Embarrassing but hardly shocking: Less than half of U.S. students are currently proficient in science.
According to a recently published Education Department report, only a third of the nation’s fourth-graders, 30 percent of eighth-graders and 21 percent of twelfth-graders are capable of performing at or above a proficient science level.
"The results released today show that our nation’s students aren’t learning at a rate that will maintain America’s role as an international leader in the sciences," Education Secretary Arne Duncan warned in an e-mailed statement obtained by Bloomberg.
"When 1 or 2 percent of children score at the advanced levels on NAEP, the next generation will not be ready to be world-class inventors, doctors and engineers."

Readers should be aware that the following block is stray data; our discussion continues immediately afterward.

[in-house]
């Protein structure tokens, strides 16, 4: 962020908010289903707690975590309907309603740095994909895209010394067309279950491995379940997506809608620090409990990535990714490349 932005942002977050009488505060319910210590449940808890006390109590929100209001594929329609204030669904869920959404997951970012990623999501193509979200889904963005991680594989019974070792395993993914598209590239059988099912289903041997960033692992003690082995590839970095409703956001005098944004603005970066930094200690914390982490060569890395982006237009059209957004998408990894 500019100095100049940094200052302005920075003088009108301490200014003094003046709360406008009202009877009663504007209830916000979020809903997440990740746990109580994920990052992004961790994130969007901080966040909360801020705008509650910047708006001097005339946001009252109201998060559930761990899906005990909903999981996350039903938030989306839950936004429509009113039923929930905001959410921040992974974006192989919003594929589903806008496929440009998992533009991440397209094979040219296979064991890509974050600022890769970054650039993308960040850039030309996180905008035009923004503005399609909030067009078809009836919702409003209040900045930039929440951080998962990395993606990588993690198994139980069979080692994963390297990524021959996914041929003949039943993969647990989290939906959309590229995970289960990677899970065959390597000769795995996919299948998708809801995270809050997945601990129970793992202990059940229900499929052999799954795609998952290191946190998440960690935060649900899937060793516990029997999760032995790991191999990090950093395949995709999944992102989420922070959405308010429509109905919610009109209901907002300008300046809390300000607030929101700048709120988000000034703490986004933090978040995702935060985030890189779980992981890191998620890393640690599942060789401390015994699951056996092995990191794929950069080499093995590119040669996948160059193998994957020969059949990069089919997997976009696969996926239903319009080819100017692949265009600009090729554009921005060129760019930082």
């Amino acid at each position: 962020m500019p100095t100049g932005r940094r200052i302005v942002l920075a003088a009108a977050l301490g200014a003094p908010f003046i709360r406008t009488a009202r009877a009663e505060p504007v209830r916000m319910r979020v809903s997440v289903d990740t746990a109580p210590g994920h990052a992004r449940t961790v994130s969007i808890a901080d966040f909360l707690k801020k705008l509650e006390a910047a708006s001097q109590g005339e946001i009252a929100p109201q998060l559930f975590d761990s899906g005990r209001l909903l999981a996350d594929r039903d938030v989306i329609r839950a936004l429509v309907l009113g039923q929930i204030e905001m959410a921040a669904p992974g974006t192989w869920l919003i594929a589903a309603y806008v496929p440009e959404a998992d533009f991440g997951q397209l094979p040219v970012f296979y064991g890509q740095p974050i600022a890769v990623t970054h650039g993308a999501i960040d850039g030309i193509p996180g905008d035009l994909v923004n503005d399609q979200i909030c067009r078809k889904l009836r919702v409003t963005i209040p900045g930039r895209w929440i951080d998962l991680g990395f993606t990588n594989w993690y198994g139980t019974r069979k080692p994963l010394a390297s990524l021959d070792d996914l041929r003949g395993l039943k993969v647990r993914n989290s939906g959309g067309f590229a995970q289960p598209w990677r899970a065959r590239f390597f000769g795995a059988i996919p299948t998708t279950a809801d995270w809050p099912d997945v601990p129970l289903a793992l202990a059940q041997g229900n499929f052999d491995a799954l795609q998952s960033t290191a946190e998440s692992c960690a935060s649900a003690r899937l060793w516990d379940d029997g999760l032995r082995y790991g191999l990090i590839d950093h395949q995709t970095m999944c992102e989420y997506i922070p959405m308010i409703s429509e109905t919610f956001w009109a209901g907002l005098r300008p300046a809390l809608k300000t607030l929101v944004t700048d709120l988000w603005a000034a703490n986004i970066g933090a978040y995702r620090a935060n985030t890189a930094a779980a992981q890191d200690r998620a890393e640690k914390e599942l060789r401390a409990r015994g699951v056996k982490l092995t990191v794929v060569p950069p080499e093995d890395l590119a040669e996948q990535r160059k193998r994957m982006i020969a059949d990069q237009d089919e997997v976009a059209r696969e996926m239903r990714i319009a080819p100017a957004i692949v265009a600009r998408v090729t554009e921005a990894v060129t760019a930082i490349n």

Francis Eberle, executive director of the National Science Teachers Association, expressed similar sentiments and emphasized that the controversial 2002 "No Child Left Behind" law was at least partially responsible for the debacle.
Indeed, the federal legislation stipulates that schools must test students in math and reading, but not science.
"Science has been left off the national agenda for too long, and now we are paying the price," Eberle told the Wall Street Journal.
"We are seeing a persistent degradation of skills, and we've lost a generation of students. [Clearly], what gets tested gets taught.”
Note: The above-mentioned science assessment was given to 156,500 fourth-graders, 151,100 eighth-graders and 11,100 twelfth-graders. The full report can be accessed here.